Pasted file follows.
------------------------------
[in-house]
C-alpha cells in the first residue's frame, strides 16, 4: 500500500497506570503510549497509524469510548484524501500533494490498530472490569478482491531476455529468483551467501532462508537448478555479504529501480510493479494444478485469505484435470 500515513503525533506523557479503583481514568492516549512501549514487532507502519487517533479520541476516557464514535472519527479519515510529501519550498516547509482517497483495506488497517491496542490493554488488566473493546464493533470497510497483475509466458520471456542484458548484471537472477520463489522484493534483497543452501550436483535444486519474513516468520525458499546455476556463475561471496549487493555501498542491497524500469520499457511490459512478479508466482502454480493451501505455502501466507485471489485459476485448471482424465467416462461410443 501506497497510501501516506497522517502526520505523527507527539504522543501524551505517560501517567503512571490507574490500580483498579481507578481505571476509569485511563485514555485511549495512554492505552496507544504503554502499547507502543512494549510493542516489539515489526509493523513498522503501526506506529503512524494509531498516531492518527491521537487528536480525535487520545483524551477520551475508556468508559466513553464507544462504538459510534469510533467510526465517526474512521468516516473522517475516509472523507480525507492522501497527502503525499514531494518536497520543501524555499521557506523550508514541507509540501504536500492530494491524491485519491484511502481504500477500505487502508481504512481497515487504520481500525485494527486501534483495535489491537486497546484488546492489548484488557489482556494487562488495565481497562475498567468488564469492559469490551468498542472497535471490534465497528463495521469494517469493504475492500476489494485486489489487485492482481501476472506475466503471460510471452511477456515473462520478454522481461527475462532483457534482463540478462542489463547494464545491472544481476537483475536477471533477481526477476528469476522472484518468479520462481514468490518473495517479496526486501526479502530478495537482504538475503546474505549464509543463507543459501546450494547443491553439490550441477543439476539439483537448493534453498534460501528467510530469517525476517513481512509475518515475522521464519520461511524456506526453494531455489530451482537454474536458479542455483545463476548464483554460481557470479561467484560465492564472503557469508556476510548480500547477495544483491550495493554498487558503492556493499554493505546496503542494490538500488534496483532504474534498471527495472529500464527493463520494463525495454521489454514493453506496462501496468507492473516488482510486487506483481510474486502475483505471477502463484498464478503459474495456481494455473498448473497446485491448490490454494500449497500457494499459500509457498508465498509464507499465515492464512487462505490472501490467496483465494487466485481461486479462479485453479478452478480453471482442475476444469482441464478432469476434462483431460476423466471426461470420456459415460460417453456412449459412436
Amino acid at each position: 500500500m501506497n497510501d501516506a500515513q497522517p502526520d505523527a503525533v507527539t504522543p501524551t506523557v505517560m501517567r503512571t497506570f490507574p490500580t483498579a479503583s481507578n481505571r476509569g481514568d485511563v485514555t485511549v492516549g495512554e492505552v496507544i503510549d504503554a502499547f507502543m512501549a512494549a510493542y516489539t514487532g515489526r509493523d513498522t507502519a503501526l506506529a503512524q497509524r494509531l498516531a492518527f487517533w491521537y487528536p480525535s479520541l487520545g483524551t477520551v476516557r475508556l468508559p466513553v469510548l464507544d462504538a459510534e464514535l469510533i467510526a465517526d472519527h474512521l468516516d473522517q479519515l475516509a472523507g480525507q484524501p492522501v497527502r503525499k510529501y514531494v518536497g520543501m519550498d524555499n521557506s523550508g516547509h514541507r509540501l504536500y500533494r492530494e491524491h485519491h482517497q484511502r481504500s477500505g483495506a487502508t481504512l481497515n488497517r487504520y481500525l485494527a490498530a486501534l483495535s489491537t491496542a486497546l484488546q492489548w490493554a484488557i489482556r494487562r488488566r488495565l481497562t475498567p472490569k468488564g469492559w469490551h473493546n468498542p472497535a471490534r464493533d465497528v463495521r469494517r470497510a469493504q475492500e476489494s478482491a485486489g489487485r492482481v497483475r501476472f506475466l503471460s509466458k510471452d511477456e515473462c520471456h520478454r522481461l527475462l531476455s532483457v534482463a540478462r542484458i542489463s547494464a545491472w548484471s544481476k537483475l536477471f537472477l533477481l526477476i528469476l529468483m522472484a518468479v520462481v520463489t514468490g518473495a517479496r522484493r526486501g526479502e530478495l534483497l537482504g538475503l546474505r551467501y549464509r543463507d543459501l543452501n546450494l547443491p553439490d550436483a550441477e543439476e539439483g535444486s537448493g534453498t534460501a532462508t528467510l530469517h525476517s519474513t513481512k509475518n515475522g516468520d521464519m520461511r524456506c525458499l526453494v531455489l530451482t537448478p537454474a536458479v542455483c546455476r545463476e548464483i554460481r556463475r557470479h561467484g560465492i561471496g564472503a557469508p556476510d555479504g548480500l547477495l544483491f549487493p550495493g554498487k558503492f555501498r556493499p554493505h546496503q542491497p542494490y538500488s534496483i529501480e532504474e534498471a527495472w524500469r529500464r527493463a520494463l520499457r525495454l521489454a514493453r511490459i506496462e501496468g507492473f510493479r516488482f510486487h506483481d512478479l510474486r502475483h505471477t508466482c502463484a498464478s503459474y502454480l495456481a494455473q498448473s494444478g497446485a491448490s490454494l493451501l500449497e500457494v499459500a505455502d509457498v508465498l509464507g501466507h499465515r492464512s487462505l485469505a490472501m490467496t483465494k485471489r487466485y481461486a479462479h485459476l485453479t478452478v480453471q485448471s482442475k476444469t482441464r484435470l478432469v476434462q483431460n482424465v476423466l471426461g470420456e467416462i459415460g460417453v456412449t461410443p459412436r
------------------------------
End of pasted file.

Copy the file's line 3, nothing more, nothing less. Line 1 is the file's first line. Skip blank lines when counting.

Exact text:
Amino acid at each position: 500500500m501506497n497510501d501516506a500515513q497522517p502526520d505523527a503525533v507527539t504522543p501524551t506523557v505517560m501517567r503512571t497506570f490507574p490500580t483498579a479503583s481507578n481505571r476509569g481514568d485511563v485514555t485511549v492516549g495512554e492505552v496507544i503510549d504503554a502499547f507502543m512501549a512494549a510493542y516489539t514487532g515489526r509493523d513498522t507502519a503501526l506506529a503512524q497509524r494509531l498516531a492518527f487517533w491521537y487528536p480525535s479520541l487520545g483524551t477520551v476516557r475508556l468508559p466513553v469510548l464507544d462504538a459510534e464514535l469510533i467510526a465517526d472519527h474512521l468516516d473522517q479519515l475516509a472523507g480525507q484524501p492522501v497527502r503525499k510529501y514531494v518536497g520543501m519550498d524555499n521557506s523550508g516547509h514541507r509540501l504536500y500533494r492530494e491524491h485519491h482517497q484511502r481504500s477500505g483495506a487502508t481504512l481497515n488497517r487504520y481500525l485494527a490498530a486501534l483495535s489491537t491496542a486497546l484488546q492489548w490493554a484488557i489482556r494487562r488488566r488495565l481497562t475498567p472490569k468488564g469492559w469490551h473493546n468498542p472497535a471490534r464493533d465497528v463495521r469494517r470497510a469493504q475492500e476489494s478482491a485486489g489487485r492482481v497483475r501476472f506475466l503471460s509466458k510471452d511477456e515473462c520471456h520478454r522481461l527475462l531476455s532483457v534482463a540478462r542484458i542489463s547494464a545491472w548484471s544481476k537483475l536477471f537472477l533477481l526477476i528469476l529468483m522472484a518468479v520462481v520463489t514468490g518473495a517479496r522484493r526486501g526479502e530478495l534483497l537482504g538475503l546474505r551467501y549464509r543463507d543459501l543452501n546450494l547443491p553439490d550436483a550441477e543439476e539439483g535444486s537448493g534453498t534460501a532462508t528467510l530469517h525476517s519474513t513481512k509475518n515475522g516468520d521464519m520461511r524456506c525458499l526453494v531455489l530451482t537448478p537454474a536458479v542455483c546455476r545463476e548464483i554460481r556463475r557470479h561467484g560465492i561471496g564472503a557469508p556476510d555479504g548480500l547477495l544483491f549487493p550495493g554498487k558503492f555501498r556493499p554493505h546496503q542491497p542494490y538500488s534496483i529501480e532504474e534498471a527495472w524500469r529500464r527493463a520494463l520499457r525495454l521489454a514493453r511490459i506496462e501496468g507492473f510493479r516488482f510486487h506483481d512478479l510474486r502475483h505471477t508466482c502463484a498464478s503459474y502454480l495456481a494455473q498448473s494444478g497446485a491448490s490454494l493451501l500449497e500457494v499459500a505455502d509457498v508465498l509464507g501466507h499465515r492464512s487462505l485469505a490472501m490467496t483465494k485471489r487466485y481461486a479462479h485459476l485453479t478452478v480453471q485448471s482442475k476444469t482441464r484435470l478432469v476434462q483431460n482424465v476423466l471426461g470420456e467416462i459415460g460417453v456412449t461410443p459412436r